Valtteri Bottas, Mercedes, Monza, 2021

Mercedes “should be competitive” in Sochi after run of “messy races”

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In the round-up: Mercedes are hopeful of a strong showing in this weekend’s Russian Grand Prix.

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In brief

Sochi looks good for us, say Mercedes

Mercedes’ trackside engineering director Andrew Shovlin expects a competitive showing for the team at Sochi but says they must put a run of poor weekends behind them.

“We need to make sure we put a good weekend together in Russia,” said Shovlin. “It’s a place where the car should be competitive.

“But we’ve had pretty messy races for quite a long time now. And really, the team needs to not get distracted and just focus on delivering the kind of performance that we know we can and the performance that we need to win these championships.”

The team confirmed last week Lewis Hamilton’s power unit did not sustain any damage in his race-ending collision with Max Verstappen. Mercedes team principal Toto Wolff said they were not planning to replace his power unit as they did for Valtteri Bottas last weekend.

“It’s not an absolute must because we still are running very comfortably with this power unit,” he said. “It’s a decision that that can be made at any time but at the moment we don’t feel it’s necessary.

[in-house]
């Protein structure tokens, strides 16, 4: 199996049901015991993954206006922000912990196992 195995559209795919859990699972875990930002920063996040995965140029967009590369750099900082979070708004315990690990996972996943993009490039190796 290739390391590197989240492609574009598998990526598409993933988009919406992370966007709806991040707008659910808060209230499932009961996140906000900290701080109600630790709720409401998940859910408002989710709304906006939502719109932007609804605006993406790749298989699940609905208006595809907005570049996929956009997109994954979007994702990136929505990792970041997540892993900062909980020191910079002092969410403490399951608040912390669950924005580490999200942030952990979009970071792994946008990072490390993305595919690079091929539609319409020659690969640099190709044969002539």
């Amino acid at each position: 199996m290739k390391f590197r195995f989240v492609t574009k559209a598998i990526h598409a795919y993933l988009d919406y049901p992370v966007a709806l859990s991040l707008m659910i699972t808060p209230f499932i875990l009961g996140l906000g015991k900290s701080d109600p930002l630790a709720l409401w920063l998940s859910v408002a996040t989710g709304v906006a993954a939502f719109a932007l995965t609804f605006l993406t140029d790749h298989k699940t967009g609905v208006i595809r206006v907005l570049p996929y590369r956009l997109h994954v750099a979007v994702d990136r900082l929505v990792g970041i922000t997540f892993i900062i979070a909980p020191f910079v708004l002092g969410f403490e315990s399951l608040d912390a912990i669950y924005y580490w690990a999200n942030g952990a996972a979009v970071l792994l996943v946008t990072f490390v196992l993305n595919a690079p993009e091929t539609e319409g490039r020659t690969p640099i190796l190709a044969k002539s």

“Does that mean we’re not going to take a fourth? No, it doesn’t. I think we will see how the next races pan out.”

Hill backs Lowe’s zero-carbon fuel firm

A British technology firm developing synthetic fuels with zero carbon emissions has raised £200,000 in investment from a syndicate backed by 1996 world champion Damon Hill.

Zero Petroleum, which was ​founded by a former McLaren, Mercedes and Williams Formula 1 designer Paddy Lowe, intends to begin production of the fuel using a combination of electricity from renewable sources and carbon dioxide captured from the atmosphere. The company says its fuels can be used for motoring, aviation and other applications. It received injection of funds through investment firm Raising Partners.

New Russian GP track interests Schumacher

Igora Drive changes
Report: Igora Drive building new track extension for first F1 race in 2023